Questions About ASSU VP Cheating Scandal

ASSU Vice President Jay de la Torre resigned on Wednesday, and today issued a statement in The Stanford Daily explaining his resignation is due to his forthcoming suspension for an Honor Code violation, resulting from copying code in CS106A. While this has to be a disappointment to all those who voted for his slate, and those who did not (The Review endorsed Hauser/Sprague), it is striking that 1) the incident was a year old, meaning that de la Torre was aware of it while running for office and 2) that he seeks to justify his actions by pointing out that he had taken an incomplete in the class before, and that it was late in the quarter, and that he was concerned that he would fail the class if he did not cheat. Cheating is cheating whether it’s to turn and F into a C or a B into an A, or just to avoid doing the work. The facts remain that Mr. de la Torre ran for office while under review for an Honor Code violation that he knew he had committed. In the wake of this scandal, a few questions remain.

What did ASSU President David Gobaud know, and when did he know it? How does he excuse his ignorance on the matter?

One is left to wonder if ASSU President David Gobaud knew that his running mate was under review for an Honor Code violation. It is possible this was just a Thomas Eagleton situation where the VP candidate had not been thoroughly vetted. While that is better than the alternative (Messrs. Gobaud and de la Torre conspiring to deceive the electorate, rather than Mr. de la Torre acting alone), it is still problematic that Messrs. Gobaud and de la Torre did not have a close enough personal relationship before running together to share this sort of information. Mr. Gobaud tapped Mr. de la Torre to run because of his wide array of connections (everyone who knows Jay likes him, and he could basically deliver Sigma Nu) rather than a personal connection, and Mr. de la Torre cited a respected elder’s persuasion, widely believed to be outgoing ASSU Executive Jonny Dorsey. While it is exceedingly unlikely Mr. Gobaud will admit to knowing of Mr. de la Torre’s infractions–and he should certainly be granted the benefit of a doubt–that he didn’t know does not excuse him entirely. Regardless of what he says, the trust of this administration has been irrevocably breached and it would be worth continuing to investigate what Mr. Gobaud knew.

Was Mr. de la Torre attempting to use the Vice Presidential position to lessen his punishment?

This question has explosive implications, so conclusions should not be drawn hastily. The evidence for this contention is that Mr. de la Torre elected to run for ASSU Vice President despite his guilt in the matter at hand. Those convicted of Honor Code violations are given what is known as the standard sanction except in cases of extreme hardship, which is a very narrowly interpreted doctrine that generally only applies to international students who would lose their ability to return to the United States or students who would be left in a desperate financial situation. In a hearing over the summer, Mr. de la Torre was sentenced to the standard sanction, which in this case is a quarter suspension and 40 hours of community service. What is difficult to explain though, is Mr. de la Torre’s decision to appeal that sentence (which was confirmed this fall). Either he was unaware of the judicial affairs panel’s rules (presumably his judicial advisor provided guidance) or more disconcertingly he believed that if he were elected, those circumstances would mitigate his punishment. Mr. de la Torre needs to answer these questions. Mr. de la Torre also needs to be held to account for how he could claim that he was the best candidate for the job despite both his cheating and his concealing of it from the electorate. Mr. de la Torre’s apology did not adequately address his knowing deceit of the electorate.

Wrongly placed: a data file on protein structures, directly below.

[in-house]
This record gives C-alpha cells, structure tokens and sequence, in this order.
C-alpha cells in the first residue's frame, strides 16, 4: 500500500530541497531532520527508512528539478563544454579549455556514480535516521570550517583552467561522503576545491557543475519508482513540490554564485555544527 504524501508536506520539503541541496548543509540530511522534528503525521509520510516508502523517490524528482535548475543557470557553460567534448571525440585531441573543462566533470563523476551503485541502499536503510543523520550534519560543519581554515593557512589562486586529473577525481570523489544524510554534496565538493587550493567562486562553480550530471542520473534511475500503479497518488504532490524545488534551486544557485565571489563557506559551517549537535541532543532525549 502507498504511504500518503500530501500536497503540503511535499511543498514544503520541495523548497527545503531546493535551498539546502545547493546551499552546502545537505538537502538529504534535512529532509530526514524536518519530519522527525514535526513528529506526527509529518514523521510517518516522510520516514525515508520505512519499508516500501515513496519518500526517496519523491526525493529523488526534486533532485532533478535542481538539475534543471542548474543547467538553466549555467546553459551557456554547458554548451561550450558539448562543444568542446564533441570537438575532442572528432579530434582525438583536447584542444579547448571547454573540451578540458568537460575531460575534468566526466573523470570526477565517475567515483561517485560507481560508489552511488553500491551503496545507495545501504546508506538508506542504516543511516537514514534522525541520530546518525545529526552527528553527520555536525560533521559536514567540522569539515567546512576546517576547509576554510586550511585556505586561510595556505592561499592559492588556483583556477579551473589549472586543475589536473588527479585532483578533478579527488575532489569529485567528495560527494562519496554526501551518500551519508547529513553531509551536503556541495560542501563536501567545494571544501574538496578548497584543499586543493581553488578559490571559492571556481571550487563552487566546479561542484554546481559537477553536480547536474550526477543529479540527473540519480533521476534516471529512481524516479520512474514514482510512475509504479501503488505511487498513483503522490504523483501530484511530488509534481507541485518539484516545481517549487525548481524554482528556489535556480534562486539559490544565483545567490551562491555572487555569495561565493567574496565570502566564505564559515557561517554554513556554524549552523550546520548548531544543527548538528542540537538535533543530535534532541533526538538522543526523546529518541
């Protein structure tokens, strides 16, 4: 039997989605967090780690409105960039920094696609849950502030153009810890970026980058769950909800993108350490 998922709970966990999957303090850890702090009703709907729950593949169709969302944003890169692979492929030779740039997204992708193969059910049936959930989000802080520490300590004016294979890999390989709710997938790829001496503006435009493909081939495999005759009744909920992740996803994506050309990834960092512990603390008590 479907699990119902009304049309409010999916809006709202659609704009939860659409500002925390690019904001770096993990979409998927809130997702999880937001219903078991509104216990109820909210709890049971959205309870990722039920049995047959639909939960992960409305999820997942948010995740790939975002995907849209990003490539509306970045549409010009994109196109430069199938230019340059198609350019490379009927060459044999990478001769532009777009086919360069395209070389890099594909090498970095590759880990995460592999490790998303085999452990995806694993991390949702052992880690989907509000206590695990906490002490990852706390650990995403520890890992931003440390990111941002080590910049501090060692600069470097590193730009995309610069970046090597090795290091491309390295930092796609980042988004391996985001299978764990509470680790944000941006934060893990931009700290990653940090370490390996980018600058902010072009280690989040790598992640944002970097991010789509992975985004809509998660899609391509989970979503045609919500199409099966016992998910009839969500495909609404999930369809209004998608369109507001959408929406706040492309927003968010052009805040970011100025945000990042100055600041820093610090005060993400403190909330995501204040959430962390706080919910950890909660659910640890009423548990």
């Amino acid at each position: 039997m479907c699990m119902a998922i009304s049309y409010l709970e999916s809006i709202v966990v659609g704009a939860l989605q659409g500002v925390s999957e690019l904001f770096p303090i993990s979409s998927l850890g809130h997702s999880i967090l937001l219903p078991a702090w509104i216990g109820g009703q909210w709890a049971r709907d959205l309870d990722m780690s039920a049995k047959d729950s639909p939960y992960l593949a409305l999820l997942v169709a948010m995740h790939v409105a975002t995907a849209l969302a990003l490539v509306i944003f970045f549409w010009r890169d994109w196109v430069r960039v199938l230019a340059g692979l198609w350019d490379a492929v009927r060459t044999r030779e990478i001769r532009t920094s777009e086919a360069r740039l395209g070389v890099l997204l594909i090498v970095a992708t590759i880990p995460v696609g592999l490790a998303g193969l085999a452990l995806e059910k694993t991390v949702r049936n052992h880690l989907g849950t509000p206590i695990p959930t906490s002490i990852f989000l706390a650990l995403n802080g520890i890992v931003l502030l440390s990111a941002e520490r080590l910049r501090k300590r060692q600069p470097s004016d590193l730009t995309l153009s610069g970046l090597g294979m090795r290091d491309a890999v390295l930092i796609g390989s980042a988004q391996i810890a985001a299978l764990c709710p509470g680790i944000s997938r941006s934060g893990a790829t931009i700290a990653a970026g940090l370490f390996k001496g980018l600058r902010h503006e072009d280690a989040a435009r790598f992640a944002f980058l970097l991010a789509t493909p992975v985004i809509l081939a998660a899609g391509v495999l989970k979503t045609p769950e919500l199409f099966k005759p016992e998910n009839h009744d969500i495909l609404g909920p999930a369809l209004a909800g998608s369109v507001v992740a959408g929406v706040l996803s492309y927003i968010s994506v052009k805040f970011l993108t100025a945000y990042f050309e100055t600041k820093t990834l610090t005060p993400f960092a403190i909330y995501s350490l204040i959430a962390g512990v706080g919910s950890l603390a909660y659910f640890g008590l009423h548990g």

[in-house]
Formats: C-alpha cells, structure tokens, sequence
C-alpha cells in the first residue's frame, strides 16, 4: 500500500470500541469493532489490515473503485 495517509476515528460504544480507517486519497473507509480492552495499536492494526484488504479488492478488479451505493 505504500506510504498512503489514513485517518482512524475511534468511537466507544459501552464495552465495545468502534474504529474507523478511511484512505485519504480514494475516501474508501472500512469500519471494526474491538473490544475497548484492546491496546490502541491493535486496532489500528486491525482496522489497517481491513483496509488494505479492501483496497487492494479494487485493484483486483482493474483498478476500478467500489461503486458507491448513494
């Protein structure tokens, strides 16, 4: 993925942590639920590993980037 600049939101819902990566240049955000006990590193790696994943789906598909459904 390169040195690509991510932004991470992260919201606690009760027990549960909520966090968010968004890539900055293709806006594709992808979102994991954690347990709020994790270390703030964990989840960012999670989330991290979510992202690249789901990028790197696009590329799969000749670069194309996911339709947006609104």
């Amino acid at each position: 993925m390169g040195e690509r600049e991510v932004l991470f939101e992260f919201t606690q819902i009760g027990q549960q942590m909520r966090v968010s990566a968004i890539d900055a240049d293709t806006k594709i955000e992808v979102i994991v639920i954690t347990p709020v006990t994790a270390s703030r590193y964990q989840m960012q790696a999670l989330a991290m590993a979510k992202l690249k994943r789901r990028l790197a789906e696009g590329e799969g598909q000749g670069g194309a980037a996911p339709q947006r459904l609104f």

What should be done?

As far as this goes, I don’t think we should go to a Pre-12th Amendment-style system where the President and VP are not elected together, but this incident is troubling. While it should not affect the agenda of the Gobaud administration, or the student government significantly, it is disappointing and embarrassing for our University, especially in light of the revelations in the last issue of the Review. If any of you have ideas for what to do, I’d be interested to hear it, but this seems like a case where nothing is the best action. The board of judicial affairs has dealt with Mr. de la Torre’s actions as they would any other student’s, barring further evidence of wrongdoing, that should be the end of it. Nor should students accused of Fundamental Standard or Honor Code violations be forbidden from running for election, or even forced to reveal that information to the electorate. Such accusations are private matters that do not require action unless there is a conviction. To blackball Mr. de la Torre before he had been convicted of anything would have done a greater disservice to the student body than his actions. Mr. de la Torre made the morally dubious decision to run, and he now has to deal with public embarrassment rather than a private one. Nevertheless, Gobaud / de la Torre won a fair election, and now we have to live with its actions, for better or worse.

All that said, I would like to commend Mr. de la Torre for coming clean in such a public forum. I’m sure that was not easy for him to do, and while he is correct to say that he owed it to the student body, it was still good of him to do so. Personally I wish him all the best. I have never heard anyone say a bad word about the man, and he has been very gracious the few times we’ve interacted. I hope that both Mr. de la Torre and Stanford University can move forward in a positive direction after this.

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